• 1. September 1962
    Singapore National Referendum to decide on the island's position within the Malaysia. (Option A received the majority of the vote at 71.1%, a degree of autonomy and state power, such as over labour and education and to keep their language policies)[18]
  • 12 & 26 September 1962 (respectively)
    North Borneo and Sarawak legislative council agreed to the formation of Malaysia (A report by Senu Abdul Rahman stated that indigenous people of North Borneo wanted freedom from British — who were of Malay stock voiced support).[19]on condition that state rights were safeguarded.[20]
Datei:Brunei to Keep Its Riches (The Straits Times, 3 February 1963, p. 1).png
The Straits Times, 3 February 1963 - BRUNEI to KEEP ITS RICHES "SULTAN SATISFIED".

At the least the Malaysian Constitution be based on the Malaya Constitution[28] declaring that the position of Islam being the religion of the Malaysia, protection for the powers of Malay rulers, while the term of citizenship on the basis of jus soli was repealed in favour for special rights for the Malays and more stringent conditions for citizenship for non-Malays. And, on 27 April 1965 Lee Kuan Yew forms a United Opposition Front with the aim to fight for equal rights — Malaysia for Malaysians campaign started [29] then Singapore cease to be a state of Malaysia on 9 August 1965 become an independent state.[30]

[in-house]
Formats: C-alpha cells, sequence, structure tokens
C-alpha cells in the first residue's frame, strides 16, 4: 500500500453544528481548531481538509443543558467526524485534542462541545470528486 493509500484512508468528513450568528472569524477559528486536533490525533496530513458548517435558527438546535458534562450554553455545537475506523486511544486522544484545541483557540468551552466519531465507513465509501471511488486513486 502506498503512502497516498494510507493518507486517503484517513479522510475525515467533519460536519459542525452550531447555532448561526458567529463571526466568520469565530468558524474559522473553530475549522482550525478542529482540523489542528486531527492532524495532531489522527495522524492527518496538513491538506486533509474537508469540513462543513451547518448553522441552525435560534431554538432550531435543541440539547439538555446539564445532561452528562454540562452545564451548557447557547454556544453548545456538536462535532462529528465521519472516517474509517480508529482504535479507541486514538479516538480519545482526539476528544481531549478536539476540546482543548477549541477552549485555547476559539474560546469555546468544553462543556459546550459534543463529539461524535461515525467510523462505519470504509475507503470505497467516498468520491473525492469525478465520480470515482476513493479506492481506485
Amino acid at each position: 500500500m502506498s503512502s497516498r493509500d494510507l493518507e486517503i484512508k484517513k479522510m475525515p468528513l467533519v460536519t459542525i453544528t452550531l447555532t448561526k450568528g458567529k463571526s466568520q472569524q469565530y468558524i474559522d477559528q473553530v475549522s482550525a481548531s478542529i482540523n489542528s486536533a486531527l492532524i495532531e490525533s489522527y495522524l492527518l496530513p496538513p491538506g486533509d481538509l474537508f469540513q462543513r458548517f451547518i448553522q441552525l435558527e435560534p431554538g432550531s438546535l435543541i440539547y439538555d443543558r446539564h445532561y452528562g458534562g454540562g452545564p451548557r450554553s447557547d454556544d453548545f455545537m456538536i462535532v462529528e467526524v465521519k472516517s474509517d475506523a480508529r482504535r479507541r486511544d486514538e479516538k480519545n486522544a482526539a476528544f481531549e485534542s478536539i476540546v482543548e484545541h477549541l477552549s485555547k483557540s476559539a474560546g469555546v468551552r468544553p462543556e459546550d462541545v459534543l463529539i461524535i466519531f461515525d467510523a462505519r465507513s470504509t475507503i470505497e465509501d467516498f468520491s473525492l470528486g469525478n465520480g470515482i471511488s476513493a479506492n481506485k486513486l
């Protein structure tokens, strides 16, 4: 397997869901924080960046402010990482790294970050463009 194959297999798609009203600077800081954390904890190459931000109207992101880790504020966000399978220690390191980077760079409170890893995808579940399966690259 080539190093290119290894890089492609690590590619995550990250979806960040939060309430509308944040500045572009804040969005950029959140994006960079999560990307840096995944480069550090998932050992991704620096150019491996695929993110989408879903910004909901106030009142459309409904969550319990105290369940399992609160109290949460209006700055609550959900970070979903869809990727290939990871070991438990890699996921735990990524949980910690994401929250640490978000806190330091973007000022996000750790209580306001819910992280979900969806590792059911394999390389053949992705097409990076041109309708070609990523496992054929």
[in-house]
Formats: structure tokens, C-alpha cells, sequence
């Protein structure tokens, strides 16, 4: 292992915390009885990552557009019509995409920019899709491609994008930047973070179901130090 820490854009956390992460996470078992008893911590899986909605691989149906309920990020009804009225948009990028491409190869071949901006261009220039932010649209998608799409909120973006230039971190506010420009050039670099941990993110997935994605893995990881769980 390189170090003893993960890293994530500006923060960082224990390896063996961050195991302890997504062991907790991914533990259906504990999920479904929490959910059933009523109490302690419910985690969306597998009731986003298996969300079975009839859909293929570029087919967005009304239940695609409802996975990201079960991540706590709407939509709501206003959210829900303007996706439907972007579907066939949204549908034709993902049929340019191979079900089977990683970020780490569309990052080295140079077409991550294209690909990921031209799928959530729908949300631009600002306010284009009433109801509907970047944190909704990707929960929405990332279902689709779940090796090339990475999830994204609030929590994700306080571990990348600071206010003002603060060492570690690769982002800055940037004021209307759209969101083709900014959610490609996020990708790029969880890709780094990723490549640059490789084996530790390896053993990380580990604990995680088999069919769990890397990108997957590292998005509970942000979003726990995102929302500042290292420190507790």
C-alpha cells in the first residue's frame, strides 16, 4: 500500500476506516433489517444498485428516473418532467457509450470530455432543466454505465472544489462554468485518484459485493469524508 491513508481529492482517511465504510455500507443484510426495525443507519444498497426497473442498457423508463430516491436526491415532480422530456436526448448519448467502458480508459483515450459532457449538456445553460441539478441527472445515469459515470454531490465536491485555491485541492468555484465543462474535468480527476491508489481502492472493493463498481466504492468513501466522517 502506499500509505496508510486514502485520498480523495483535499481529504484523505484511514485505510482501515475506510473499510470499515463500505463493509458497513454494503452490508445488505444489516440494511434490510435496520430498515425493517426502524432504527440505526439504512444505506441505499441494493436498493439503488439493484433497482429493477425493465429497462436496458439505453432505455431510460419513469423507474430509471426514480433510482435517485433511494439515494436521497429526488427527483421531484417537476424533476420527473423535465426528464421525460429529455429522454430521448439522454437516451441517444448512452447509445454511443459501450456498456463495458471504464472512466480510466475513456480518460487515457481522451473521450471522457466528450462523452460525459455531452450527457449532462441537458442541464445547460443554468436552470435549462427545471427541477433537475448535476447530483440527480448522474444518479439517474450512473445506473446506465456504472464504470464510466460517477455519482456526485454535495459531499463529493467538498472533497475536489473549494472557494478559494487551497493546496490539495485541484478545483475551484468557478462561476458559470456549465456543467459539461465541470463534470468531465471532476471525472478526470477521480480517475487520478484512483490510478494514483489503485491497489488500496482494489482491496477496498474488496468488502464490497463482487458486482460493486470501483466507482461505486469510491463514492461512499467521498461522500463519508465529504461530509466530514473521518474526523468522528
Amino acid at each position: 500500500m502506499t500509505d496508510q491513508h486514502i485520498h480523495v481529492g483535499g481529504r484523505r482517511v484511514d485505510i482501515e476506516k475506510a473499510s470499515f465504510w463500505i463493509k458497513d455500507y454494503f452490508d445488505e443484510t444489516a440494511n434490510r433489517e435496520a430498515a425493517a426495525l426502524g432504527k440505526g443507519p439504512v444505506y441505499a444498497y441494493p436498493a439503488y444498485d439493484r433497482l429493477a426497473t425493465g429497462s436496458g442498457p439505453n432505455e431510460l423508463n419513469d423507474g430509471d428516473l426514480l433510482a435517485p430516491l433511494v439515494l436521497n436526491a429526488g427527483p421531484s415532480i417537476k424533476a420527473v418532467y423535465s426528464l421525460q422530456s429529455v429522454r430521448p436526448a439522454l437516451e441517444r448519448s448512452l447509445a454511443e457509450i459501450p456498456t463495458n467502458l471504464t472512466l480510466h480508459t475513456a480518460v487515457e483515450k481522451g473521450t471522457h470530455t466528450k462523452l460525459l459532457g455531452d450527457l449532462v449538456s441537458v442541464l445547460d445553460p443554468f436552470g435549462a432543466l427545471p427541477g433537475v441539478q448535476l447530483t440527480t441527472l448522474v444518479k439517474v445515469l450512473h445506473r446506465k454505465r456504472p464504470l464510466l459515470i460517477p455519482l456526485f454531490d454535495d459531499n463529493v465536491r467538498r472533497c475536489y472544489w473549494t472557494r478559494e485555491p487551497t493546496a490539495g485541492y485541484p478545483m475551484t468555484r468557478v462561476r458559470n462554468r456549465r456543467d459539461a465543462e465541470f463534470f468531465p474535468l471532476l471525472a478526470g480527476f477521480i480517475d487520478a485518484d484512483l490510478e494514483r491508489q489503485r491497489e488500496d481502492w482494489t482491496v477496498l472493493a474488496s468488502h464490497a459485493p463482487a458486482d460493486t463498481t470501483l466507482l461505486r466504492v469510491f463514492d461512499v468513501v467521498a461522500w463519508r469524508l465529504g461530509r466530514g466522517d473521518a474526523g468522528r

Die 20 Punkte[Bearbeiten | Quelltext bearbeiten]

Punkt 1: Religion[Bearbeiten | Quelltext bearbeiten]

Da keine Einwände gegen den Islam als Staatsreligion von Malaysia gelten gemacht werden, sollte es keine Staatsreligion in Nordborneo geben und die Bestimmungen in der derzeitigen Verfassung von Malaya hinsichtlich des Islams sollten nicht auf Nordborneo angewandt werden.<[31]

Punkt 2: Sprache[Bearbeiten | Quelltext bearbeiten]